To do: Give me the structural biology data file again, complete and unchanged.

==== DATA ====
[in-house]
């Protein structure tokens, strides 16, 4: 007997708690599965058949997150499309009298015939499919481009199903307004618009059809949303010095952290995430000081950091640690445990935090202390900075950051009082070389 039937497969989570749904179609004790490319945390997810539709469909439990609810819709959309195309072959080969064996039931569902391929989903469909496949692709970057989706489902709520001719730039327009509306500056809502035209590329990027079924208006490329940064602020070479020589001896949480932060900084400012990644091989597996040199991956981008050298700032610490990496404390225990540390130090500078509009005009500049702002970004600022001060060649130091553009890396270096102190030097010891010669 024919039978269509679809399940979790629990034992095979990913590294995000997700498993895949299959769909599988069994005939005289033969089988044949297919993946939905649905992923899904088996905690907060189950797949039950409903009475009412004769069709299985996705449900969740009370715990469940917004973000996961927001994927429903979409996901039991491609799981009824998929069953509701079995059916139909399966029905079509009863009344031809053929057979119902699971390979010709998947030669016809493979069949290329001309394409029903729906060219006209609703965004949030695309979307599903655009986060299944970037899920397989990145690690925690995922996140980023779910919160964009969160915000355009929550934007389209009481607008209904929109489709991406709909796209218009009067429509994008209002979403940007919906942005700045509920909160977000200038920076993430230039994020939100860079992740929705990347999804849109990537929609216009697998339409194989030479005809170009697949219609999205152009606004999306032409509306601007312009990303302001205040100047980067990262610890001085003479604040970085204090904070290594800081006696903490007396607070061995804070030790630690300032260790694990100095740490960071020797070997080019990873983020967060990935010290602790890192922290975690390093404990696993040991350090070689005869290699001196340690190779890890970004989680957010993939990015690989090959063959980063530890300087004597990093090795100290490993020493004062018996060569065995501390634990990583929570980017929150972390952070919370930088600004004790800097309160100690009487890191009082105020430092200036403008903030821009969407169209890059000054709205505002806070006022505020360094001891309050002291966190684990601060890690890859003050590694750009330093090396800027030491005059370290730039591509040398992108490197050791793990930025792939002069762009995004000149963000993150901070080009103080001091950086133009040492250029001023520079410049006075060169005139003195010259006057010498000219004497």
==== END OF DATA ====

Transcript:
[in-house]
């Protein structure tokens, strides 16, 4: 007997708690599965058949997150499309009298015939499919481009199903307004618009059809949303010095952290995430000081950091640690445990935090202390900075950051009082070389 039937497969989570749904179609004790490319945390997810539709469909439990609810819709959309195309072959080969064996039931569902391929989903469909496949692709970057989706489902709520001719730039327009509306500056809502035209590329990027079924208006490329940064602020070479020589001896949480932060900084400012990644091989597996040199991956981008050298700032610490990496404390225990540390130090500078509009005009500049702002970004600022001060060649130091553009890396270096102190030097010891010669 024919039978269509679809399940979790629990034992095979990913590294995000997700498993895949299959769909599988069994005939005289033969089988044949297919993946939905649905992923899904088996905690907060189950797949039950409903009475009412004769069709299985996705449900969740009370715990469940917004973000996961927001994927429903979409996901039991491609799981009824998929069953509701079995059916139909399966029905079509009863009344031809053929057979119902699971390979010709998947030669016809493979069949290329001309394409029903729906060219006209609703965004949030695309979307599903655009986060299944970037899920397989990145690690925690995922996140980023779910919160964009969160915000355009929550934007389209009481607008209904929109489709991406709909796209218009009067429509994008209002979403940007919906942005700045509920909160977000200038920076993430230039994020939100860079992740929705990347999804849109990537929609216009697998339409194989030479005809170009697949219609999205152009606004999306032409509306601007312009990303302001205040100047980067990262610890001085003479604040970085204090904070290594800081006696903490007396607070061995804070030790630690300032260790694990100095740490960071020797070997080019990873983020967060990935010290602790890192922290975690390093404990696993040991350090070689005869290699001196340690190779890890970004989680957010993939990015690989090959063959980063530890300087004597990093090795100290490993020493004062018996060569065995501390634990990583929570980017929150972390952070919370930088600004004790800097309160100690009487890191009082105020430092200036403008903030821009969407169209890059000054709205505002806070006022505020360094001891309050002291966190684990601060890690890859003050590694750009330093090396800027030491005059370290730039591509040398992108490197050791793990930025792939002069762009995004000149963000993150901070080009103080001091950086133009040492250029001023520079410049006075060169005139003195010259006057010498000219004497």